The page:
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Tillabooks: Will's Book Blog

Sunday, June 13, 2004

The Clear Cut Future. Astoria, Oregon: Clear Cut Press, 2003. ISBN: 0972323414

This is a most peculiar book, to misquote pop singer, Paul Simon. First off, there's its unusual size: 5 ¾ inches by 4 inches, and about an inch thick. Second, the contents. The book is a wild mélange of essays, criticism, short stories, excerpts from novels, poetry, photo essays and the like by a variety of authors, none of whom you've likely ever heard of. Their only commonality appears to be that they are mostly if not entirely from the Pacific Northwest, although that is never stated, and may not even be true. But many of the individual items contained in the book have NW settings, themes, or connections.

You may even have difficulty finding this book. Amazon doesn't have it, although Powell's does. The Washington State Library, which specializes in "Northwestiana," has a copy (which is the one I read, naturally), but my large local public library system does not. You can subscribe to a series of these "well-published, original softbound books" as the publisher describes them directly from the publisher. They come 8 to a series. One interesting tidbit: although Clear Cut Press lists an address in Astoria, and the book oozes NW political correctness, the book is actually printed offshore, in Japan.

The quality or readability of the various components arbitrarily concatenated here also varies wildly. The most entertaining and thought provoking, IMHO, include Robert Adams' titleized photo essay "Clear Cuts," Corrina Wycoff's short story "The Adjunct" and Pravin J. Jain's essay "Capitalism Inside an Organization." The latter provides an insightful peek inside the workings of the Enron Corporation and some of its NW connections. "The Adjunct" describes the nightmarish existence of an instructor of Composition (first-year college writing) courses who has to shuttle from campus to campus with never enough hours to complete her work, all to earn a barely subsidence-level "living." The "Clear Cuts" photography consists of photos depicting exactly what the title says.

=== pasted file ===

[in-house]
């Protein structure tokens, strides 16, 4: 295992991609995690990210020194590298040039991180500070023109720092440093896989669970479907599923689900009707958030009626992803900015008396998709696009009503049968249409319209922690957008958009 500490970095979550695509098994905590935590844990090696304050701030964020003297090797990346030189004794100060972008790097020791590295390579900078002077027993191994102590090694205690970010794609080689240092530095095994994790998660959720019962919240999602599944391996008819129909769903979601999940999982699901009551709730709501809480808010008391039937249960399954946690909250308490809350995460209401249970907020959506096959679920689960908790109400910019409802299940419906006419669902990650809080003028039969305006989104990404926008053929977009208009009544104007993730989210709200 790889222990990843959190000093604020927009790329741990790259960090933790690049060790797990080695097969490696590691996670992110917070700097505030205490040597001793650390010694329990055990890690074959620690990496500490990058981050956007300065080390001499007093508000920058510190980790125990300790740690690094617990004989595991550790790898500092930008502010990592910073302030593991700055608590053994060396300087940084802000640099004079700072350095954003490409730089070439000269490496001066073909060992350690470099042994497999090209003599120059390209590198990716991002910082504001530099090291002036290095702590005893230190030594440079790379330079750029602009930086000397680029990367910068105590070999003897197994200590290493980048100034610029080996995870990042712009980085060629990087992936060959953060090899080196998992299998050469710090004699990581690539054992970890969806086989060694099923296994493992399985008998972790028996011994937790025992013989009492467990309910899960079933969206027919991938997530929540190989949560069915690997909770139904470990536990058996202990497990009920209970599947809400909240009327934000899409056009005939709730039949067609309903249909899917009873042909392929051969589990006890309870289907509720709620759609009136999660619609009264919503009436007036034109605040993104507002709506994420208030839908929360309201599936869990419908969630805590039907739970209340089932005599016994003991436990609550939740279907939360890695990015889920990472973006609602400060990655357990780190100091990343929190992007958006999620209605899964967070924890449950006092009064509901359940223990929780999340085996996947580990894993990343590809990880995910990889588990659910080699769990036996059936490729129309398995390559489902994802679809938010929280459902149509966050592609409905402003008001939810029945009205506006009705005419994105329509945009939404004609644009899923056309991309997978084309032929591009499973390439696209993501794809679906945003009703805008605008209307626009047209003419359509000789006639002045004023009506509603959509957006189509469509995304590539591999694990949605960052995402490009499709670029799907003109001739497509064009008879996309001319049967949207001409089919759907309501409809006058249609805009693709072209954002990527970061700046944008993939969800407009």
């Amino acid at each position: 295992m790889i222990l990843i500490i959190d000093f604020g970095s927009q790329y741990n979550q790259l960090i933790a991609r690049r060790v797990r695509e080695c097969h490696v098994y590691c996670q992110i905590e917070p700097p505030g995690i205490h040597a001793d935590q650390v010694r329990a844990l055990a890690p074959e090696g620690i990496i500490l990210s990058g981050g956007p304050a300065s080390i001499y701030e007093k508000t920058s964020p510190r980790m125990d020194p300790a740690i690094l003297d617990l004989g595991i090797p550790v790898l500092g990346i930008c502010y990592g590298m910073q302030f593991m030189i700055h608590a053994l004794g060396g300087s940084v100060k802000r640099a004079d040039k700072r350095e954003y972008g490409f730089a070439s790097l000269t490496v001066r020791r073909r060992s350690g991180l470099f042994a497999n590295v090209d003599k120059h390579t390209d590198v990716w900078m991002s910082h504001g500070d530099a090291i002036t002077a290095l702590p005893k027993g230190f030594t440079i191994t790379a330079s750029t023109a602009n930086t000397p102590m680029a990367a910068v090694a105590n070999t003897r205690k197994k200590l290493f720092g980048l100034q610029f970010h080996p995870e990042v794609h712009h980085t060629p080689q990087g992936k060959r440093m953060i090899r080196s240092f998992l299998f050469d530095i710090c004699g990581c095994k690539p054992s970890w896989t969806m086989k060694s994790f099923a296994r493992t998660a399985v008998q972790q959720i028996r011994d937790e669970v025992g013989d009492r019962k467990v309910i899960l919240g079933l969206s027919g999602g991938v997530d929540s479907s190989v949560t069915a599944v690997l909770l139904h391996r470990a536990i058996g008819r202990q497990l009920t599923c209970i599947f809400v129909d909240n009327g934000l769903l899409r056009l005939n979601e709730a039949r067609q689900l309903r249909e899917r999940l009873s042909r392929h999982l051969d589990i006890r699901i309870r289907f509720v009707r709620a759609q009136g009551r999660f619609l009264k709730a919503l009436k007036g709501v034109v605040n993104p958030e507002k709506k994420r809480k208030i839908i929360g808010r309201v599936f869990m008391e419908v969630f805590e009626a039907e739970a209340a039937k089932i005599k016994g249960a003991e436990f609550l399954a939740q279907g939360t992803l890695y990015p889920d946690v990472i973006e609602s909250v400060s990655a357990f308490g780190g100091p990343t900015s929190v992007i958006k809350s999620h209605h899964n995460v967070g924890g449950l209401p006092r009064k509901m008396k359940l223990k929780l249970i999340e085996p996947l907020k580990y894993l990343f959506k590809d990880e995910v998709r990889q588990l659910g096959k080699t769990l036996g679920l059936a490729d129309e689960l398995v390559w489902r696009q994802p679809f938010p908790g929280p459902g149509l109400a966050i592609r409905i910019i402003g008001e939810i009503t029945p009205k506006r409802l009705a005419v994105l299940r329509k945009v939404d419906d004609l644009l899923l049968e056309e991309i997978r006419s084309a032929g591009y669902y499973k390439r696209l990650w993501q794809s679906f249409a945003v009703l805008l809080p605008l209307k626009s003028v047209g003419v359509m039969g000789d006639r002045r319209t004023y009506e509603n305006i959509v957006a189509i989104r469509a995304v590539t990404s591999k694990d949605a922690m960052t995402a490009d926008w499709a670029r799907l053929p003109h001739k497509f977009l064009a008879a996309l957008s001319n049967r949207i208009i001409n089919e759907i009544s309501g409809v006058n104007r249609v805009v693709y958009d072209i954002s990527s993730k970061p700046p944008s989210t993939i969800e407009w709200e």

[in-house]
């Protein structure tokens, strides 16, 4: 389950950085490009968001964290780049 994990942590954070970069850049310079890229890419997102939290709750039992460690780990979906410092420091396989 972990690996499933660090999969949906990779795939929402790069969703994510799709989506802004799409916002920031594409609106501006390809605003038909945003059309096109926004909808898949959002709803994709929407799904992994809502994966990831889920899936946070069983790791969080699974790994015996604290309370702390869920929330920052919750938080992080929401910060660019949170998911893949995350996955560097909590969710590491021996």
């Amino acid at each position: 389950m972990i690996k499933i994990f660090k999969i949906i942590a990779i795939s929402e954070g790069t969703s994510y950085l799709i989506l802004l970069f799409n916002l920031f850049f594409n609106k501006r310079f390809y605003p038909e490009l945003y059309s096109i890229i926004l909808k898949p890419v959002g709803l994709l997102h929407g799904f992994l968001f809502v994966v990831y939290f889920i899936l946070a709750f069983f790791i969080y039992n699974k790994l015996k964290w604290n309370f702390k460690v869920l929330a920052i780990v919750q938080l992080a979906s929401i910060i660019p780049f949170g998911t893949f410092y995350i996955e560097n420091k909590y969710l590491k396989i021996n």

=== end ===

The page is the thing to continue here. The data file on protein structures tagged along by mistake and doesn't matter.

Also rich in NW verismo is Casey Sanchez's "As Bad as It Comes, as Good as It Gets: Canning Salmon in Alaska," which describes the social and economic phenomena, as well as the actual day to day rigors of traveling to the north country and working in a fish packing plant. The least readable, for me personally, were the academically absurdist writings of The Office for Soft Architecture.

If you like experimental writing and the good old fashioned avant garde, you'll definitely want to check out this book. Or if you are a fan of anything NW, likewise. Otherwise, you needn't bother.

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